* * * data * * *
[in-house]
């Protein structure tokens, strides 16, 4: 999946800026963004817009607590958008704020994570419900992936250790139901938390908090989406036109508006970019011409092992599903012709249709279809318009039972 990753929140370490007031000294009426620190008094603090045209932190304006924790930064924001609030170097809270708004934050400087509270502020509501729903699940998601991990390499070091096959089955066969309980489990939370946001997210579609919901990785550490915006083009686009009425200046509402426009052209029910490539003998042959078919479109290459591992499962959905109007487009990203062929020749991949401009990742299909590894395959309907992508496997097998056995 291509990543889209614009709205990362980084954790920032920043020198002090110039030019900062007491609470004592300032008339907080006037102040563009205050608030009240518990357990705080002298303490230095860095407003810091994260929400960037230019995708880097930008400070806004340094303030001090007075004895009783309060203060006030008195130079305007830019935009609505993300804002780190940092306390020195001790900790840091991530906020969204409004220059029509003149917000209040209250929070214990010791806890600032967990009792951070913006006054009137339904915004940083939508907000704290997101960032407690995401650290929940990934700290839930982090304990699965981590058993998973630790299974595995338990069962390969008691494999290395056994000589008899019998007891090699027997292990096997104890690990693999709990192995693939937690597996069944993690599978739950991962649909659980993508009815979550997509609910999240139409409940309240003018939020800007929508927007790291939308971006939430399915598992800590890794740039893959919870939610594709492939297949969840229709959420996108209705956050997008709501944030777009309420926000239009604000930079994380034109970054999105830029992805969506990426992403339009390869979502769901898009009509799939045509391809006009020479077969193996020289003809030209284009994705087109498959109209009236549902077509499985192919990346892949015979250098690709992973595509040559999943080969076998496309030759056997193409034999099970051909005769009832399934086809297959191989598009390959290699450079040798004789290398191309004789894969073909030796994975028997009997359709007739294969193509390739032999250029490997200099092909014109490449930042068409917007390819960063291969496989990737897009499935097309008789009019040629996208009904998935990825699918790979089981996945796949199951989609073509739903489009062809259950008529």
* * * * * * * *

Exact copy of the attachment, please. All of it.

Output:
[in-house]
């Protein structure tokens, strides 16, 4: 999946800026963004817009607590958008704020994570419900992936250790139901938390908090989406036109508006970019011409092992599903012709249709279809318009039972 990753929140370490007031000294009426620190008094603090045209932190304006924790930064924001609030170097809270708004934050400087509270502020509501729903699940998601991990390499070091096959089955066969309980489990939370946001997210579609919901990785550490915006083009686009009425200046509402426009052209029910490539003998042959078919479109290459591992499962959905109007487009990203062929020749991949401009990742299909590894395959309907992508496997097998056995 291509990543889209614009709205990362980084954790920032920043020198002090110039030019900062007491609470004592300032008339907080006037102040563009205050608030009240518990357990705080002298303490230095860095407003810091994260929400960037230019995708880097930008400070806004340094303030001090007075004895009783309060203060006030008195130079305007830019935009609505993300804002780190940092306390020195001790900790840091991530906020969204409004220059029509003149917000209040209250929070214990010791806890600032967990009792951070913006006054009137339904915004940083939508907000704290997101960032407690995401650290929940990934700290839930982090304990699965981590058993998973630790299974595995338990069962390969008691494999290395056994000589008899019998007891090699027997292990096997104890690990693999709990192995693939937690597996069944993690599978739950991962649909659980993508009815979550997509609910999240139409409940309240003018939020800007929508927007790291939308971006939430399915598992800590890794740039893959919870939610594709492939297949969840229709959420996108209705956050997008709501944030777009309420926000239009604000930079994380034109970054999105830029992805969506990426992403339009390869979502769901898009009509799939045509391809006009020479077969193996020289003809030209284009994705087109498959109209009236549902077509499985192919990346892949015979250098690709992973595509040559999943080969076998496309030759056997193409034999099970051909005769009832399934086809297959191989598009390959290699450079040798004789290398191309004789894969073909030796994975028997009997359709007739294969193509390739032999250029490997200099092909014109490449930042068409917007390819960063291969496989990737897009499935097309008789009019040629996208009904998935990825699918790979089981996945796949199951989609073509739903489009062809259950008529």